To make a genetic map, we mated K. marmoratus strain DAN and K. hermaphroditus strain PAN-RS (Figure 1 and Figure S1) by artificial fertilization (Nakamura et al. 2008). F2 were obtained by self-fertilization of a single F1 individual. Tags were generated by RAD-seq from genomic DNA of parental strains, F1, and 57 F2 progeny. For construction of a genotyping panel, we first selected 9937 polymorphic tags (markers) that are most likely unique in the genomes based on criteria described in the methods. The mapping panel was reduced to 49 F2 individuals by removing seven F2 fish with many missing genotypes and one individual with low heterozygosity. The genotyping panel was processed by genetic mapping software written in PHP (linkage.class.php in File S3). Many markers showed identical genotype patterns for the 49 F2 individuals and were thus not separated in the current cross, so the 9937 markers occupied 1157 bins of cosegregating markers. Then, recombination rates among all bins were calculated. Finally, bins were grouped by joining nearest neighbors judged by recombination rates (for further details, see MappingOutline.pdf in File S3). When 0.11–0.18 was used for maximum recombination rates between bin pairs, we obtained 24 major linkage groups (LGs), each of which had more than 20 bins. With a maximum recombination rate of 0.15, two minor groups containing two and three markers, and ten unlinked markers, were obtained in addition to 24 LGs. Twenty-four linkage groups corresponds to the known number of haploid chromosomes of both K. marmoratus and K. hermaphroditus (Scheel 1972; Sola et al. 1997; see also Figure S5). Next, by careful examination of recombination rates and consideration of possible genotyping errors, all markers but one from the two minor LGs and seven of the unlinked markers were successfully mapped to the 24 major LGs. Genotype correction involved 12 missing genotypes with near-threshold values for genotype calling parameters changed to homozygous genotypes because their minor alleles came from secondary reads of low quality. The remaining markers from a minor LG and three unlinked markers, together with 26 markers that initially mapped to the 24 LGs, were impossible to place unambiguously on the map: 14 markers with missing genotypes from more than four F2 individuals, 11 markers with generally low read depths, four markers that would introduce multiple double recombination events at adjacent bins, and one with over 200 read depth (average read depth was ∼60; segregation distorted to heterozygous with 0.0043 P-value and likely to represent a repetitive sequence). For each of 24 LGs, we further scrutinized markers with missing genotypes and markers that introduced double recombination events at adjacent bins. Because many of these markers contained genotypes with near-threshold values for genotype calling parameters, and their minor alleles came from secondary reads of low quality, we corrected genotypes of 90 markers from missing to homozygous, those of 26 markers from heterozygous to homozygous, and those of 9 markers from homozygous to missing genotypes. In several cases, manual bin reordering was necessary to minimize the number of recombination events (for example, markers 5515 and 1845 on LG8). As a result, a total of 1019 bins representing 9904 markers (99.7% of the initial 9937 markers) were mapped (Figure 2 and File S1). All mapped markers were heterozygous in the F1 with the exception of one marker that could not be genotyped. A total of 142 bins contained a single marker (1.4% of total mapped markers and 13.9% of total mapped bins, File S1). To minimize possible errors in bin orders, we rechecked genotypes of all the 142 bins (= markers) for recombination events and all of them had sufficient read coverage and high quality sequences. When those markers were eliminated from the analysis, the order of the remaining markers was identical. Genetic distances were calculated by the Kosambi function and the linkage groups were assigned numbers in order of the total number of markers (decreasing from 538/LG1 to 263/LG24, Table S2). Three tags (24452 on LG1, 59163 on LG19, and 29871 on LG24) were removed from the panel because their inclusion introduced double recombination events at adjacent bins on the map (see File S1). Because sequencing depth for these three markers was about twice most markers, we suspect that these markers originated not from a single locus, but from tandemly duplicated sequences. We confirmed our results by additional analyses with JoinMap 4.1 (Figure S2). The two mapping programs provided consistent marker grouping into LGs and marker ordering. For example, Figure S3 compares maps made by PHP and JoinMap. Because the two methods use slightly different algorithms, distances between markers sometimes differ. Next, markers with sequence conservation to platyfish were chosen as a subset of markers (see next section for details of sequence comparisons). For this limited set (440 out of 9904 markers), marker grouping into LGs was performed with a minimum LOD value of 6 and marker ordering was performed using the Maximum Likelihood algorithm in JoinMap 4.1. Maps made with this reduced set of markers with conserved sequence provided consistent marker grouping and marker order. For 18 LGs, markers grouped together with identical order (e.g., LG1 in Figure S4), thus corroborating the order obtained using all markers. Exceptions involved LGs 4, 7, and 13, in which markers split into two groups each, and LGs 9, 20, and 21, for which most markers were in one group with a single marker not linked to those (see Figure S4). In addition, the final map (File S1) was shuffled and reanalyzed by the AntMap program, utilizing the “Ant Colony Optimization” method (Iwata and Ninomiya 2006) with the nearest neighboring locus strategy. With a recombination rate parameter between 0.09−0.24, a P-value parameter between 10−6 and 10−11, and a LOD score parameter up to 8.5, we again obtained the same 24 major linkage groups as with other programs. Bin order was calculated 10 times by the maximum log-likelihood method with 10,000 bootstrap replicates. Results showed a bin order identical to our final map (File S1). Thus, both bin grouping and locus ordering of the present map (Figure 2) by our custom-made program were confirmed by two independent and established mapping programs, demonstrating the utility of this simple mapping program.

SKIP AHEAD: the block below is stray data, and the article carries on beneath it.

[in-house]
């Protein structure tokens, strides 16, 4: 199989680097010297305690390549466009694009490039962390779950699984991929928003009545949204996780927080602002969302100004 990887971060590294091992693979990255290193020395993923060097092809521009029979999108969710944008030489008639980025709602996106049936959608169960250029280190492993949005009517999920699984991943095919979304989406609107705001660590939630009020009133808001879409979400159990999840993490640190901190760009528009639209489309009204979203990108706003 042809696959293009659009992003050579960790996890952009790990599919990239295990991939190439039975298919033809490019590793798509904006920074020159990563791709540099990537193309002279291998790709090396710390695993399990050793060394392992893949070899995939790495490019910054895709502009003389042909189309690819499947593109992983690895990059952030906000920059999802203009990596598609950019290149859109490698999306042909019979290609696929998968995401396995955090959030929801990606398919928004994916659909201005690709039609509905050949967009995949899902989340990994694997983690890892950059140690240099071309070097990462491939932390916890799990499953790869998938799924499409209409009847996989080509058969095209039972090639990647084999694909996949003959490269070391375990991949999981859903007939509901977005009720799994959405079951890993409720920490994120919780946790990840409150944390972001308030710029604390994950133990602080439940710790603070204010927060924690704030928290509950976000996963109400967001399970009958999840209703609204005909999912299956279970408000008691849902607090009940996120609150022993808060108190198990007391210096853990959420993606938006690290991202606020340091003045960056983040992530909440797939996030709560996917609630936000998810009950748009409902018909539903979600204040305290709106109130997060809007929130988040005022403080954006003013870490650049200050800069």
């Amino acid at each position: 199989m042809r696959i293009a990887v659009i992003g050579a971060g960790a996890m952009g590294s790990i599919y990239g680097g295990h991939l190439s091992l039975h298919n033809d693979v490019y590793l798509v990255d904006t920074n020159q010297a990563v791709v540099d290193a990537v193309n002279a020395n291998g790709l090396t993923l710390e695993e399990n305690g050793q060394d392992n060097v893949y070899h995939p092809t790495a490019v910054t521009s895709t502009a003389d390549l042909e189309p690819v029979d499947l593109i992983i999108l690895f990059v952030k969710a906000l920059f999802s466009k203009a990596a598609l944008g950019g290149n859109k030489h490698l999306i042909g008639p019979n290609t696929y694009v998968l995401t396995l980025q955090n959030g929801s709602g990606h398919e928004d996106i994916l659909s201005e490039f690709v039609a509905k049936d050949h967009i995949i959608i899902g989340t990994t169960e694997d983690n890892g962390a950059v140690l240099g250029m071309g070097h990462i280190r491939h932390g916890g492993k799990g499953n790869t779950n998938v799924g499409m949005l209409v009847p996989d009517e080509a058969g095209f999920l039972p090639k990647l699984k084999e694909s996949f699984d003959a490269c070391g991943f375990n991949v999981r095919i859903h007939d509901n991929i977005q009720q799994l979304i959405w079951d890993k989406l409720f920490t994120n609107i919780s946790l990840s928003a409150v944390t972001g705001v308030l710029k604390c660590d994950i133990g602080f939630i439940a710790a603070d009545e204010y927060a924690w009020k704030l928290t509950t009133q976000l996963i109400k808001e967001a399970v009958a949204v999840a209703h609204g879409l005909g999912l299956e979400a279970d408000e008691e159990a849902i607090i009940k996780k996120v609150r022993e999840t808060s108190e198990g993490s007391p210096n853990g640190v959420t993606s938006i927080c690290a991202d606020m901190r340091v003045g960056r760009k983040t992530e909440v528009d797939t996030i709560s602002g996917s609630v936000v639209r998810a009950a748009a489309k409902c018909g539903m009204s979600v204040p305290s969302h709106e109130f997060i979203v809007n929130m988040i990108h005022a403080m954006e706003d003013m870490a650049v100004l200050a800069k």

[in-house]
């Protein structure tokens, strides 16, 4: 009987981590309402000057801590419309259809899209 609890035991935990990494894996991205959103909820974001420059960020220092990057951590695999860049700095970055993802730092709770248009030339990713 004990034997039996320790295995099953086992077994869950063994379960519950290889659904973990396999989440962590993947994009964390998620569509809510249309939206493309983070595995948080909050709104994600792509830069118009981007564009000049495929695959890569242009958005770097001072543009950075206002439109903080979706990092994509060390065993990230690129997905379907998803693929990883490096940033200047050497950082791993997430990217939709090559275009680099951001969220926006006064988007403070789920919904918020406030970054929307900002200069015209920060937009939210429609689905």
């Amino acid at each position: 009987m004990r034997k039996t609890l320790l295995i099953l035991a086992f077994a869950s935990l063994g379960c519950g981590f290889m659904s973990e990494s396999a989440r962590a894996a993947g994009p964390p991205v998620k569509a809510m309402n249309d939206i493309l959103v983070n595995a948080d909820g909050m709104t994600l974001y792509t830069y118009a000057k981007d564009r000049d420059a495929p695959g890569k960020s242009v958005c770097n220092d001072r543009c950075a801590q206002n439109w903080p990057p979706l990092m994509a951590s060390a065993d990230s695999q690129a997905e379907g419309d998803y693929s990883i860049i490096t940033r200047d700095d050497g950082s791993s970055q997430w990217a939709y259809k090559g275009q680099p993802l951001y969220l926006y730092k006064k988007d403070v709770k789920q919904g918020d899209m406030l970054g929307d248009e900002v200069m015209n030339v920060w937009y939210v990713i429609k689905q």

Most bins (96.1%) segregated in Mendelian fashion but significant segregation distortion (P < 0.01) was found in two locations (Figure 2): LG5 (0 cM, distorted to heterozygous) and LG7 (15.4 cM, distorted to DAN homozygous). Additionally, stretches of markers with less distortion (P < 0.05) were present on LG4, LG7, and LG8. We excluded markers with significant segregation distortion and recalculated bin orders. Non-distorted markers again grouped together and in the same order as when including distorted markers, but with a large gap where distorted markers belong (data not shown). Because markers showing segregation distortion were analyzed independently of each other and yet cluster together in just a few specific map locations, segregation distortion likely results from a biological factor, probably due to some genomic incompatibility between the two species used in the cross.